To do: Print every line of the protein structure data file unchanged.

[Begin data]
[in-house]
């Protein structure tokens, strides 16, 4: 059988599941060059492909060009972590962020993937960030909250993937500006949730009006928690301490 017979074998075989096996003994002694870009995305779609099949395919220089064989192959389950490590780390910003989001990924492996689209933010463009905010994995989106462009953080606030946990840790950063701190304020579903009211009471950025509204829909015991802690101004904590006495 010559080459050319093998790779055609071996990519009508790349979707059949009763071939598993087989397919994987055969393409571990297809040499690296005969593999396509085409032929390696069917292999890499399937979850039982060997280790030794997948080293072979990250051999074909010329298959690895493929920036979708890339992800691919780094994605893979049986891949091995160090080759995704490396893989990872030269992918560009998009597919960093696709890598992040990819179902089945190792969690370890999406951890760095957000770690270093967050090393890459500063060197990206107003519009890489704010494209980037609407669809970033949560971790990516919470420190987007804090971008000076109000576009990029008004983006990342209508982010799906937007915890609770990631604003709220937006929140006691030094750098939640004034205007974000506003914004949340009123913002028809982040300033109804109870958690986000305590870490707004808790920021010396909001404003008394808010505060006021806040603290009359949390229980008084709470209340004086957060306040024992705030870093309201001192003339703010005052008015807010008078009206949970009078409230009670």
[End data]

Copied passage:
[in-house]
């Protein structure tokens, strides 16, 4: 059988599941060059492909060009972590962020993937960030909250993937500006949730009006928690301490 017979074998075989096996003994002694870009995305779609099949395919220089064989192959389950490590780390910003989001990924492996689209933010463009905010994995989106462009953080606030946990840790950063701190304020579903009211009471950025509204829909015991802690101004904590006495 010559080459050319093998790779055609071996990519009508790349979707059949009763071939598993087989397919994987055969393409571990297809040499690296005969593999396509085409032929390696069917292999890499399937979850039982060997280790030794997948080293072979990250051999074909010329298959690895493929920036979708890339992800691919780094994605893979049986891949091995160090080759995704490396893989990872030269992918560009998009597919960093696709890598992040990819179902089945190792969690370890999406951890760095957000770690270093967050090393890459500063060197990206107003519009890489704010494209980037609407669809970033949560971790990516919470420190987007804090971008000076109000576009990029008004983006990342209508982010799906937007915890609770990631604003709220937006929140006691030094750098939640004034205007974000506003914004949340009123913002028809982040300033109804109870958690986000305590870490707004808790920021010396909001404003008394808010505060006021806040603290009359949390229980008084709470209340004086957060306040024992705030870093309201001192003339703010005052008015807010008078009206949970009078409230009670």